• 41% of women > 65
        • 56% of single mothers
    • Hypotheses for health inequalities
      • Materialist
      • Psychosocial
    • Materialist
      • Less access to health enhancing resources, greater exposure to negative influences on health, increased disease.
      • Less access to medical, transportation and educational systems.
    • Psychosocial
      • Social relativities lead to stress, depression, low self-esteem and anger
      • Impact on health behaviours
    • Sample
      • 20/80 poor women from WOAW (Women organizing Activities for Women)
      • Self-selected
      • Diverse
      • 18/20 white
      • $786 - $1050/month for single/single with 1 child
      • Average $10,800/year
        • (regional average household income = $57,209/year)
    • Methods
      • 32 interviews
      • 15 group meetings
      • Participant observations and field notes over three years taped and transcribed – 1600 pages of data coded and analyzed with Atlas.ti 4.1
    • Findings: A. Stigmatization
      • “ you’re poor or you’re a welfare case.”
      • “ the biggest stereotype in the world is to be a single mother on welfare… I’m a welfare bum who could get out if she wanted to. But she chooses to be there.”
      • “ There is always that stigma attached to chronic fatigue and fibromyalgia, that it is all in your head…”
    • Findings: B. Systemic Barriers and Material Deprivation
      • Scrutinized by paternalistic welfare system
      • Judged as bad mothers, cheaters, choosing not to work
      • Could not afford health services and resources
      • “ If you don’t have any money, you can’t get there and you can’t do anything if you don’t have any money”
      • Never able to pay off all the bills!
      • Unable to buy healthy foods
    • Findings: C. Psychosocial factors Shame/stress & worry
      • “ I’m very low on the totem pole… I think the biggest with being on welfare is self-esteem”
      • “ I had a lot of anger”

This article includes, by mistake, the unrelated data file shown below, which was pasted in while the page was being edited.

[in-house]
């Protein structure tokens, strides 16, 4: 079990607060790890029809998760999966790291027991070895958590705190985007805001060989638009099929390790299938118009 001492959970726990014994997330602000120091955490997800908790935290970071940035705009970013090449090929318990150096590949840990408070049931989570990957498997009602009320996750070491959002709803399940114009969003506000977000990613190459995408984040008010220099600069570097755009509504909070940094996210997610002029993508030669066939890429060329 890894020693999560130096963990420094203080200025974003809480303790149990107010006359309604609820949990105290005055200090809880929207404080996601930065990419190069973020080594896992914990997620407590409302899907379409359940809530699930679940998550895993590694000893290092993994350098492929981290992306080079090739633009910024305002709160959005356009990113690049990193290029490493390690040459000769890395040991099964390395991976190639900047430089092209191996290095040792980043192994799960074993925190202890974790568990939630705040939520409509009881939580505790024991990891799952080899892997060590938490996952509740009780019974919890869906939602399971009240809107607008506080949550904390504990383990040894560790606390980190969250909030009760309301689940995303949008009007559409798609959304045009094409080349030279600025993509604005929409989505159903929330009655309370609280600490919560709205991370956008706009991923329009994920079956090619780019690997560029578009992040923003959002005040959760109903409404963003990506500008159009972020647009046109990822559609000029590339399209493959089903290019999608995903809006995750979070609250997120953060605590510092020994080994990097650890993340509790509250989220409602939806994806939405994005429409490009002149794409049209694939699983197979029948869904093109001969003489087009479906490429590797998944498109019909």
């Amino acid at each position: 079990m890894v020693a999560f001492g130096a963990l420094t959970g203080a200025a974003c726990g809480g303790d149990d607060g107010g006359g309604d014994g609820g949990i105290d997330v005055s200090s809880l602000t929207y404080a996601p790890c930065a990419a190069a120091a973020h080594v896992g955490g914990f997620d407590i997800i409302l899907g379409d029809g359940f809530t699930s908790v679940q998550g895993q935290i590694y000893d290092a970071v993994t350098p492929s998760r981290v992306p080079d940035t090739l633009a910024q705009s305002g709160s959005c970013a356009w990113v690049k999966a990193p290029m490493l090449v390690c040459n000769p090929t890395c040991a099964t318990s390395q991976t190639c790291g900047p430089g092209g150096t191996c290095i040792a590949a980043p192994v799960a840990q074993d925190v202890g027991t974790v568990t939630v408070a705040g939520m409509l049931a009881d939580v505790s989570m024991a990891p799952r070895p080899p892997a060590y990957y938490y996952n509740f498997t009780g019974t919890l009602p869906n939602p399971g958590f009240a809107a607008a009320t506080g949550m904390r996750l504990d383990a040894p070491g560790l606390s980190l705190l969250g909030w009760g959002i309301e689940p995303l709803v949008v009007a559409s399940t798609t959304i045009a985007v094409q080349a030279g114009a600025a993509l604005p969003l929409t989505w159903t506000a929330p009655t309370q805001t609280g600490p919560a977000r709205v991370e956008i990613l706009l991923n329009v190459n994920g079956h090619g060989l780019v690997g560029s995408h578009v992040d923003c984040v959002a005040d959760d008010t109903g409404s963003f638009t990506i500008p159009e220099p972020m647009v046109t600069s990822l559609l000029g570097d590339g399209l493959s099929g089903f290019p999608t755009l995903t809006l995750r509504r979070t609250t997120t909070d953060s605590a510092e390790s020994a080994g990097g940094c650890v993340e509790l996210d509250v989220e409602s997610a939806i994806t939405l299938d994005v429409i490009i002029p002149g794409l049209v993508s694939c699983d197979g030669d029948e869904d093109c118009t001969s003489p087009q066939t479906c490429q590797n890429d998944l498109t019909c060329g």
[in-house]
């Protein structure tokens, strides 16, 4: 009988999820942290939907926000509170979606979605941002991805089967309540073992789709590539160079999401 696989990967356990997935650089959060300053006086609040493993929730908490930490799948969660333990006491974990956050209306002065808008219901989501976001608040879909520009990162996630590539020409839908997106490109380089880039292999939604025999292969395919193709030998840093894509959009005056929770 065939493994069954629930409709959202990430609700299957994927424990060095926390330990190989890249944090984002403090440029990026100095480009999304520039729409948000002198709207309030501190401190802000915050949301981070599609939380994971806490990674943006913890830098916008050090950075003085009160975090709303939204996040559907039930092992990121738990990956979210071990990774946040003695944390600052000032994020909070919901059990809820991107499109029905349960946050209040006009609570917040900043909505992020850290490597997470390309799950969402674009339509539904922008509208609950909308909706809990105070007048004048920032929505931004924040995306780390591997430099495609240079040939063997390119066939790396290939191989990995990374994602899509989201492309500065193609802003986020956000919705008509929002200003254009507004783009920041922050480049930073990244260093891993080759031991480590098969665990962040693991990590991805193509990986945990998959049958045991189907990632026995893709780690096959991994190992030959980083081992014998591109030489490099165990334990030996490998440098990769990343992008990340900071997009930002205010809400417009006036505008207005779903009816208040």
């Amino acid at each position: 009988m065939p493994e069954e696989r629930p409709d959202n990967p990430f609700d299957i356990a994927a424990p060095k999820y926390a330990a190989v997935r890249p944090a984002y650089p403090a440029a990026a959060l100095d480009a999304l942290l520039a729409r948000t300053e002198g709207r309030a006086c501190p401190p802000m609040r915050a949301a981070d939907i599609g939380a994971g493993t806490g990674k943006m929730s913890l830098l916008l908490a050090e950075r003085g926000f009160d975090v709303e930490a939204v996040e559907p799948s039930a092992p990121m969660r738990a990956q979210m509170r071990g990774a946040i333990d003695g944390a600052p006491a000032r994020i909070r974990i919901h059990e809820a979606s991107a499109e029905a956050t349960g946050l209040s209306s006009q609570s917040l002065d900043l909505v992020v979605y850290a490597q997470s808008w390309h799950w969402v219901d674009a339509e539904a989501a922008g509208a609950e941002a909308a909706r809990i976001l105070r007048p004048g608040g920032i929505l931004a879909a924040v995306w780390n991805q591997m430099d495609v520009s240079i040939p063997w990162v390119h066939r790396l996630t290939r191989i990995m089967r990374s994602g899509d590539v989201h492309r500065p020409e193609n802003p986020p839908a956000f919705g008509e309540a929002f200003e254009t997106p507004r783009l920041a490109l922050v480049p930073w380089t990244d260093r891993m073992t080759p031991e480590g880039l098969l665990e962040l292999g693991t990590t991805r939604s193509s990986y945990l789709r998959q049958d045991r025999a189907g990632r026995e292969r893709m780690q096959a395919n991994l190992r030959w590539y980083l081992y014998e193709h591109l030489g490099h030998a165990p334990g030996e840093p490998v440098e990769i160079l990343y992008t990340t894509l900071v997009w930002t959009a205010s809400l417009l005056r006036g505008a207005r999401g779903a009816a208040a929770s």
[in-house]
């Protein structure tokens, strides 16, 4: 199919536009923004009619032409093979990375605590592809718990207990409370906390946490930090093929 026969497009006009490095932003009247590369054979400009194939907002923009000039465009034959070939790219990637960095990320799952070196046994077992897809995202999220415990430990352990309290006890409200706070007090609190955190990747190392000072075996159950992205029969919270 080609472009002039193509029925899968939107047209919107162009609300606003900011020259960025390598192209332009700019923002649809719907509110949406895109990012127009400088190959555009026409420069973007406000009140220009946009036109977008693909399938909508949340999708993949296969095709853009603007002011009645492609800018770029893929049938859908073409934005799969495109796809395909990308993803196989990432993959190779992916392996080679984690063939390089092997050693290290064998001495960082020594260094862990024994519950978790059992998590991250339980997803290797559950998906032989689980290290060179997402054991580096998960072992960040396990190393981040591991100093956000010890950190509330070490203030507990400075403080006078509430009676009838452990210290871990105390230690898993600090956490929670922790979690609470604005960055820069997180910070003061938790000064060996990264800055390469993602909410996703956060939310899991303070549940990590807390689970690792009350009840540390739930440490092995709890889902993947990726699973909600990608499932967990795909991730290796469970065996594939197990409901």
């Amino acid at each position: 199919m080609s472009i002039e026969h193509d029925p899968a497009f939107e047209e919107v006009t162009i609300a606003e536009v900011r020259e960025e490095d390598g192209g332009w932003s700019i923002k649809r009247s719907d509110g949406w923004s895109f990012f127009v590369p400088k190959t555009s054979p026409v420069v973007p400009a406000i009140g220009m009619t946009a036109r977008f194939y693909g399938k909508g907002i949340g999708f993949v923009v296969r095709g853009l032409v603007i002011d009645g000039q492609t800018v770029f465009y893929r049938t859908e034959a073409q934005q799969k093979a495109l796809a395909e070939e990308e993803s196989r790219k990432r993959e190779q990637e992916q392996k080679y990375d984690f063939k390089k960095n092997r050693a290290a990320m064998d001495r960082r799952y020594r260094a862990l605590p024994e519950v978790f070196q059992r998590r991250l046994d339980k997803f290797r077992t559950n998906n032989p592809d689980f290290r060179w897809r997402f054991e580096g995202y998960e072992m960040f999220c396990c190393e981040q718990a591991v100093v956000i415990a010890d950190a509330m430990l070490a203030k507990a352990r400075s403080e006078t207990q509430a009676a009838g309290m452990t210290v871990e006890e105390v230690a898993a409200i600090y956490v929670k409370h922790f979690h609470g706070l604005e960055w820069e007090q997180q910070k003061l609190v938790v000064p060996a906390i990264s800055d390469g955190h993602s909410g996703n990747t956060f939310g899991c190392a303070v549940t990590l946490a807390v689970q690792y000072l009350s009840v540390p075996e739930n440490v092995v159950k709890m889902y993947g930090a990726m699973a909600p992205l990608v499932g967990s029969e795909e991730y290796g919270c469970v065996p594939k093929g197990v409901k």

• “… once you get so low, you can’t see beyond”
    • Findings: D. Health Behaviours
      • “ It’ll (the stereotype) makes you feel like scum… they think I’m scum so I might as well be scum. Act like scum. Dress like scum…”
      • “ [Poor woman] have eating disorders.”
      • “ The only thing I do is smoke cigarettes.”
    • Material scarcity Impact on Health  Self perceptions psychosocial health Health behaviour  Systemic discrimination “ You deserve what you get and get what you deserve” Sterotype of “ Poor Woman” Deviant Dependent Undeserving
    • Conclusions:
      • Poor Women are viewed as dependent, deviant and undeserving.
      • This viewpoint justifies stigmatization and impoverishment.
      • Stigma shames and humiliates the women who become angry, hopeless, and adopt unhealthy behaviours
      • Stereotypes justify material scarcity, denying them access.
    • Implications:
      • Need to reduce the proportion of low income population
      • Need to reduce burden of inequality by supporting the poor.
      • Need to decrease barriers that prevent poor women from accessing services.
    • Workshop Objectives
      • What are social determinants of health?
      • How do social determinants affect the health of individuals and families ?– examples from your practice experience
      • Canadian study of women living in poverty
      • What is the role of the family physician?
    • McDonald’s vs. Canadian MDs Provider Quality Metric Performance Napkin and Ketchup in Bag >99% given At any location Beta-blocker Or anti-platelet therapy <50% at many locations